Does this mean that php_admin_flag has been set to on in an earlier
directory or am I doing something wrong?

Jun 8 '06 #5
Kimmo Laine wrote:
"yawnmoth" <te*******@yahoo.com> wrote in message
news:11*********************@j55g2000cwa.googlegro ups.com...

Paul Lautman wrote:
yawnmoth wrote:
<snip>
The headers are sent as soon as some output is sent. In your case
you are sending a blank followed by the text random text, before
doing the session_start().

Why isn't the ini_set preventing that, though? I don't want PHP to
propogate PHPSESSID via $_COOKIE - I want it to propogate through
$_GET.

I could just do it via .htaccess or php.ini, but doing so would still
leave me wondering why ini_set doesn't work. As far as I know, it
should, yet it doesn't, and I'd like to know why.

Ini_set doesn't work that way because it's never meant to work that
way in the first place. It doesn't affect the way headers and body
are sent. once you start sending the body, session information cannot
be sent, headers were already sent. When you close the first php tag,
the random text is echoed out to client. That's when headers are sent
and sending body begins.

But the manual does say: "If you are using cookie-based sessions, you must
call session_start() before anything is outputted to the browser."

Which implies that if you are not using cookie-based sessions, then you can
call session_start() after sending output to the browser.
Jun 8 '06 #6
Kimmo Laine wrote:
"yawnmoth" <te*******@yahoo.com> wrote in message
news:11*********************@j55g2000cwa.googlegro ups.com... <snip>It doesn't affect the way headers and body are sent. once
you start sending the body, session information cannot be sent, headers were
already sent. Rereading this... I'm not asking it to affect the way the headers and
the body are sent - I'm asking it to not send headers when sending the
session information. Headers are only necessary, after all, if cookies
are being set, and I don't want cookies to be set, at all.
When you close the first php tag, the random text is echoed
out to client. That's when headers are sent and sending body begins. I'm not disputing that.
After ini_set you might want to call ob_start() if you want the output to be
buffered. Then you should be able to set session variables later because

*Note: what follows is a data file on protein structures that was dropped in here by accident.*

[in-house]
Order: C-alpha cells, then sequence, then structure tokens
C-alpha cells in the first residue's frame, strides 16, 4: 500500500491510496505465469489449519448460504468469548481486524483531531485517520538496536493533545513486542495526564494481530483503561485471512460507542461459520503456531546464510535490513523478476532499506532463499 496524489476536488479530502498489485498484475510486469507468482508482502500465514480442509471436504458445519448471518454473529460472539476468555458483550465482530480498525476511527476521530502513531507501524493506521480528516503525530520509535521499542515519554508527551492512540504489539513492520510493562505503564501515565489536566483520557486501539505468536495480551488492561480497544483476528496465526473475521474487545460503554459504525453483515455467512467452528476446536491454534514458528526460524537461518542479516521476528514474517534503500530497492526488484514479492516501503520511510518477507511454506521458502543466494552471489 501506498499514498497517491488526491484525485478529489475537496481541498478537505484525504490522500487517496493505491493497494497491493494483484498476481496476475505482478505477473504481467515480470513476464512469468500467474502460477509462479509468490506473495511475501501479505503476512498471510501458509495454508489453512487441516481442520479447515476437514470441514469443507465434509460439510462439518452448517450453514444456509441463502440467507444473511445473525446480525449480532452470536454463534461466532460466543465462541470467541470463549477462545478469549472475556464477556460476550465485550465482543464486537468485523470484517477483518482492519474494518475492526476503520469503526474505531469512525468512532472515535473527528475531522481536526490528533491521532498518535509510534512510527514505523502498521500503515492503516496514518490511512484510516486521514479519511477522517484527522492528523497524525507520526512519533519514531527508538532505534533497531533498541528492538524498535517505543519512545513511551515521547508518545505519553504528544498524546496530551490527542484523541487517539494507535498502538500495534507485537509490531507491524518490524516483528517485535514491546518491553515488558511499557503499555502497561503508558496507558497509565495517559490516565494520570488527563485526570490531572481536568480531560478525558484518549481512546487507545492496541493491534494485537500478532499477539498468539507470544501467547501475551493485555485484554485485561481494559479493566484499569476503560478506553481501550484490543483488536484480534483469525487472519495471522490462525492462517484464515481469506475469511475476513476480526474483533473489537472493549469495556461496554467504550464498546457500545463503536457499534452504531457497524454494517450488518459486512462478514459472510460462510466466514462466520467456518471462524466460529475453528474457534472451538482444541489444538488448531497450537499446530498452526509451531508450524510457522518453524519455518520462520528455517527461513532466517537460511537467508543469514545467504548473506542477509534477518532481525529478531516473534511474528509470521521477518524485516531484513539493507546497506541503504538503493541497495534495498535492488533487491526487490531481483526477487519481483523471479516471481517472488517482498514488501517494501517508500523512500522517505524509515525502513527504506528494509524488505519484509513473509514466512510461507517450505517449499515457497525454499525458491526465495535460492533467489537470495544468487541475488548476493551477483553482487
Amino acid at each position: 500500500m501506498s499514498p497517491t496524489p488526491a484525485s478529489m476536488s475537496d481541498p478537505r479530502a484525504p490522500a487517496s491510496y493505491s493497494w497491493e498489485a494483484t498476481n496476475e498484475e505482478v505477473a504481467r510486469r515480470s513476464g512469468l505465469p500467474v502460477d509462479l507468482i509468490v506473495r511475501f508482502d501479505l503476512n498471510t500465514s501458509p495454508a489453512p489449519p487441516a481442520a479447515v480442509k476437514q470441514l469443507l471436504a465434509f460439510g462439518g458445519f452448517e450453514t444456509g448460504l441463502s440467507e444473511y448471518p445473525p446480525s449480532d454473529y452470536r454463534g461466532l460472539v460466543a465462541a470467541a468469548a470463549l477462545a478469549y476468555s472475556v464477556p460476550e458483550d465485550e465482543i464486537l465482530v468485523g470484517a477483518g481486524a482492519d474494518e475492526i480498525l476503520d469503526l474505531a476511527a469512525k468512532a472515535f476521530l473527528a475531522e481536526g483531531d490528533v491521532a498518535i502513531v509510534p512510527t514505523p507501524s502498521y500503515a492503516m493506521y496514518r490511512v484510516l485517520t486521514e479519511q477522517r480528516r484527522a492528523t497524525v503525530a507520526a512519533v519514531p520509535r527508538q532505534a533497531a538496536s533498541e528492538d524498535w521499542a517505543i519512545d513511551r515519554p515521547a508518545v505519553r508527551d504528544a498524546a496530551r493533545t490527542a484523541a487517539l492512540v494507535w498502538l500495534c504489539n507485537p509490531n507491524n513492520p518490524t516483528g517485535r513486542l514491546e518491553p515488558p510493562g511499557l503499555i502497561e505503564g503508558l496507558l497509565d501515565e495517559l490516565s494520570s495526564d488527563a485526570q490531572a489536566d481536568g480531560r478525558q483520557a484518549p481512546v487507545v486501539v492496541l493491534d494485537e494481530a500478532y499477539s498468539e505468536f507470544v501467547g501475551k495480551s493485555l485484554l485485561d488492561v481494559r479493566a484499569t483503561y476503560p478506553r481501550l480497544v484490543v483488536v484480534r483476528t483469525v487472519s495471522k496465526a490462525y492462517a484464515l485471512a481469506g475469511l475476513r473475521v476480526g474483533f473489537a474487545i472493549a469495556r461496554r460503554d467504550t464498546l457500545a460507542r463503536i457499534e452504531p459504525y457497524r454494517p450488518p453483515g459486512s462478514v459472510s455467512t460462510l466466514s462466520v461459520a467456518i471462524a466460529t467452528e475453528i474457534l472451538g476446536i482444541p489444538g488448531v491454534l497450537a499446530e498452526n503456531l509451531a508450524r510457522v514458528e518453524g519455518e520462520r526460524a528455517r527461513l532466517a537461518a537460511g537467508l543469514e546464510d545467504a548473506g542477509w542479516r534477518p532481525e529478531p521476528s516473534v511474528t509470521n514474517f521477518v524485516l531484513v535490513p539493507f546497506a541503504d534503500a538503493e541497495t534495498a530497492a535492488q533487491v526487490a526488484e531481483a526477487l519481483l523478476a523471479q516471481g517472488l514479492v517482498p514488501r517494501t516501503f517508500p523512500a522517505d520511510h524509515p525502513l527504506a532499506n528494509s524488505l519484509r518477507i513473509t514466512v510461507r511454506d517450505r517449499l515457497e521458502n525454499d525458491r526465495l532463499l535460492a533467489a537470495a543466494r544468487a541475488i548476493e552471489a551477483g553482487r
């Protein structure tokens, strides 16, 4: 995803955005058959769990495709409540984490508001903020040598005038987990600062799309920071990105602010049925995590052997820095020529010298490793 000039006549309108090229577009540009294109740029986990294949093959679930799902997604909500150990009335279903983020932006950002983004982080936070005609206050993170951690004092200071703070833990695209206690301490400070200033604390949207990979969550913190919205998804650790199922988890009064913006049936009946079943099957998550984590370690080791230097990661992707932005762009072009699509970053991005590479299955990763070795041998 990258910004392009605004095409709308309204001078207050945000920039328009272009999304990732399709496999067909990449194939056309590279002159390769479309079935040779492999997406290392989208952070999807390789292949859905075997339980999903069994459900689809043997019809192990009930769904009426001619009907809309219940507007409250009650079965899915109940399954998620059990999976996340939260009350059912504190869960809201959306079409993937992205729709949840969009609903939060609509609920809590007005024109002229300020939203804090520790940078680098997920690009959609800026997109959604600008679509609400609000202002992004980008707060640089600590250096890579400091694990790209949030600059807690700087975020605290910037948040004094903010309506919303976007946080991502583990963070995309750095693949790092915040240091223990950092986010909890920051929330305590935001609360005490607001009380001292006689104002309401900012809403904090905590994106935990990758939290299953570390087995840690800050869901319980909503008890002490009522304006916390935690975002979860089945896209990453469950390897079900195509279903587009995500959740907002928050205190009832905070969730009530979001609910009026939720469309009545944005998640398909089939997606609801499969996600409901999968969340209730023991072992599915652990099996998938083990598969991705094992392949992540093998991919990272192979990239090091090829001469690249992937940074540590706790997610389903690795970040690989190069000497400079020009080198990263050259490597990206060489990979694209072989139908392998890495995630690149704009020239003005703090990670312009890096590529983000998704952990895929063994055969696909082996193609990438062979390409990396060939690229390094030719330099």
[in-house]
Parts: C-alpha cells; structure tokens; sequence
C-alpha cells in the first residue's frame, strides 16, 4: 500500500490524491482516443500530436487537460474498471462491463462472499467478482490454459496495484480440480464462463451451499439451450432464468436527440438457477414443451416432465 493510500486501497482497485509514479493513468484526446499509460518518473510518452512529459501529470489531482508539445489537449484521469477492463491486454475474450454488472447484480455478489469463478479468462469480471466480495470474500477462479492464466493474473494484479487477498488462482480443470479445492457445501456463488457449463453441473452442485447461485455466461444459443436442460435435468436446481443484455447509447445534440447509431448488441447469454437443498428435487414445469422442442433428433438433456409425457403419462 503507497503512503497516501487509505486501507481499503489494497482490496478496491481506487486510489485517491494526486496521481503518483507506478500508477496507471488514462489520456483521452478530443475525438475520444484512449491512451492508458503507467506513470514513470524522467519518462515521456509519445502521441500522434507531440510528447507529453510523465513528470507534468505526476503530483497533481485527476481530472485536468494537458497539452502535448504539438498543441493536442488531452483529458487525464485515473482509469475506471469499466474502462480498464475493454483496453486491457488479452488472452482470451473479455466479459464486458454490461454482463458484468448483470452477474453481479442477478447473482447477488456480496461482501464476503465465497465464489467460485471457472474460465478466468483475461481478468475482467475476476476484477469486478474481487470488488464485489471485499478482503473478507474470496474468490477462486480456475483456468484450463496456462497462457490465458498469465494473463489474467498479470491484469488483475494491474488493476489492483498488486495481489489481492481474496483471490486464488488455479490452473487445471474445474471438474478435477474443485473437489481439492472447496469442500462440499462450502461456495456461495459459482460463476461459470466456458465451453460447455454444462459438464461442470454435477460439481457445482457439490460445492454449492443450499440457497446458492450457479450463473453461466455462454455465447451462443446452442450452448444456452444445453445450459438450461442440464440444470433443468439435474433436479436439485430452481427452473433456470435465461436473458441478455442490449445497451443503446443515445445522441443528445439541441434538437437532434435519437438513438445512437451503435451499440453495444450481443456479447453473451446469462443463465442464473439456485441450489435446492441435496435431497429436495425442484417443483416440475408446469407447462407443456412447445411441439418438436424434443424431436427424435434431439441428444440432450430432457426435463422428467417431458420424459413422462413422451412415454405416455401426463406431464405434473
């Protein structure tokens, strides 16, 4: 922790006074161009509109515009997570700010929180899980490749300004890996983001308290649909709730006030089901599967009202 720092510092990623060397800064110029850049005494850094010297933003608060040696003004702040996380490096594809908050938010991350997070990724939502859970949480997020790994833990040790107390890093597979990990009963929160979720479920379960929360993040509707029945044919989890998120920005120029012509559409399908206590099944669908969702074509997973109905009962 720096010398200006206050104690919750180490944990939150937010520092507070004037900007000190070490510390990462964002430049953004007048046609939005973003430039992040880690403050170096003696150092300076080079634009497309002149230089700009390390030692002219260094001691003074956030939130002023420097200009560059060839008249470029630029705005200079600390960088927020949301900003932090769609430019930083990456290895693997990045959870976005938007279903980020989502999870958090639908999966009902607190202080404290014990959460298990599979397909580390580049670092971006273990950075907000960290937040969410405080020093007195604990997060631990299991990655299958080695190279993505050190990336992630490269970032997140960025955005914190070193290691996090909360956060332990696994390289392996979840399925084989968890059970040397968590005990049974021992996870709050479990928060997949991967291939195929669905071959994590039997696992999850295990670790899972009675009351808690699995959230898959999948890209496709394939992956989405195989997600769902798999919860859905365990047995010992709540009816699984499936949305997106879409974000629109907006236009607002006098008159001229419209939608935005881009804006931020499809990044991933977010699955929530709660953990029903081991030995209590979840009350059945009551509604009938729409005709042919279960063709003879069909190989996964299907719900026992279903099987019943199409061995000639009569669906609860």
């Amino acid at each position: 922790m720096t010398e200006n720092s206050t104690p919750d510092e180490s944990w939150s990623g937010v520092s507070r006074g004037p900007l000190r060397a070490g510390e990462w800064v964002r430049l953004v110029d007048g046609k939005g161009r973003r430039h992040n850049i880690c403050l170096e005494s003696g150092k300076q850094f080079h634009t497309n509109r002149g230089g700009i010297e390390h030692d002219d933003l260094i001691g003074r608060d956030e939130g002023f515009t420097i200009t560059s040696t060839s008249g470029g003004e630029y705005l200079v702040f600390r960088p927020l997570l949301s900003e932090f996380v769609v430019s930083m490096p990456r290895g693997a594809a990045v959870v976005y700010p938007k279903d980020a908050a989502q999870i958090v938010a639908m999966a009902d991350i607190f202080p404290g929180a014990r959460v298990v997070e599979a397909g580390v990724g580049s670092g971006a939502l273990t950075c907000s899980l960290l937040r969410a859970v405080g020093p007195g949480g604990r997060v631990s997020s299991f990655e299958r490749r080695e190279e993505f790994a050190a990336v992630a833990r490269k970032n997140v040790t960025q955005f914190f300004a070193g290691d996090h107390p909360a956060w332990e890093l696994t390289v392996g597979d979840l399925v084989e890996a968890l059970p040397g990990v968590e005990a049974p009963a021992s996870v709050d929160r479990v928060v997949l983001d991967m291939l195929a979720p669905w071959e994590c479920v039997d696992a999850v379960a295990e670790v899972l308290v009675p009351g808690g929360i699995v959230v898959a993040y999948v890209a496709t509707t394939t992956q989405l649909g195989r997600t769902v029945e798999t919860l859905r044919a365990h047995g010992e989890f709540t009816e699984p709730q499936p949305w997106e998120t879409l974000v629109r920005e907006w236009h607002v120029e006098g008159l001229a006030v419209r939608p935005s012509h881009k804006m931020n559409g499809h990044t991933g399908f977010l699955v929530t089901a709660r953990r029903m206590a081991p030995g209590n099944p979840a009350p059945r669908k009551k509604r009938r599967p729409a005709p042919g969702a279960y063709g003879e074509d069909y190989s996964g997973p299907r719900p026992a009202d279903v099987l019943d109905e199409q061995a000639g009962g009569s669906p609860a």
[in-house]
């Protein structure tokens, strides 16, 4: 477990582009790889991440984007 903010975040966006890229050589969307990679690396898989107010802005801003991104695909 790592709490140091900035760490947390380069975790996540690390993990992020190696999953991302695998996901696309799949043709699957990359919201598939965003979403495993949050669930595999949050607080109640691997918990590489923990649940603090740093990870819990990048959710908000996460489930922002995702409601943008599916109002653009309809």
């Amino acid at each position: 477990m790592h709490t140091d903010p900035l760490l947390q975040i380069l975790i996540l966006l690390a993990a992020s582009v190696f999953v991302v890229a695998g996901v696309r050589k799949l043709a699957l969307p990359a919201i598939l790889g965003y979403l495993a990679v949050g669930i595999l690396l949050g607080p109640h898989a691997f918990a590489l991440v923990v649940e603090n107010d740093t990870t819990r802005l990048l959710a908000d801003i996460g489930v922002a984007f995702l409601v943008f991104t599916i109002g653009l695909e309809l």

output doesn't begin until ob_flush() is called or page ends.

I don't want to buffer the output, though. I just don't want
session_start to use $_COOKIE.

In a similar vein, something that's always bugged me about PHP's
documentation regarding sessions is how it recommends you unset
$_SESSION vars before calling session_destory. As I understand it,
session_destory makes $_SESSION unavailable the next time the script is
called. During the current execution of it, however, the $_SESSION
vars still exist. unsetting the $_SESSION vars makes them unavailable
to the current execution of the script. But why does it matter? If
they don't need to be called after a certain point, how about just not
calling them? Unsetting can save memory, I suppose, but then why
aren't $_GET and $_POST unset after they've been assigned to variables
(if they are)?

All in all, php.net's documentation on sessions just strikes me as poor
compared to the rest of it.

Jun 9 '06 #7

yawnmoth wrote:
Kimmo Laine wrote:
"yawnmoth" <te*******@yahoo.com> wrote in message
news:11*********************@j55g2000cwa.googlegro ups.com...

<snip>
It doesn't affect the way headers and body are sent. once
you start sending the body, session information cannot be sent, headers were
already sent.

Rereading this... I'm not asking it to affect the way the headers and
the body are sent - I'm asking it to not send headers when sending the
session information. Headers are only necessary, after all, if cookies
are being set, and I don't want cookies to be set, at all.

Never mind. Set-Cookie isn't the only header session_start sends out,
apparently...

Jun 9 '06 #8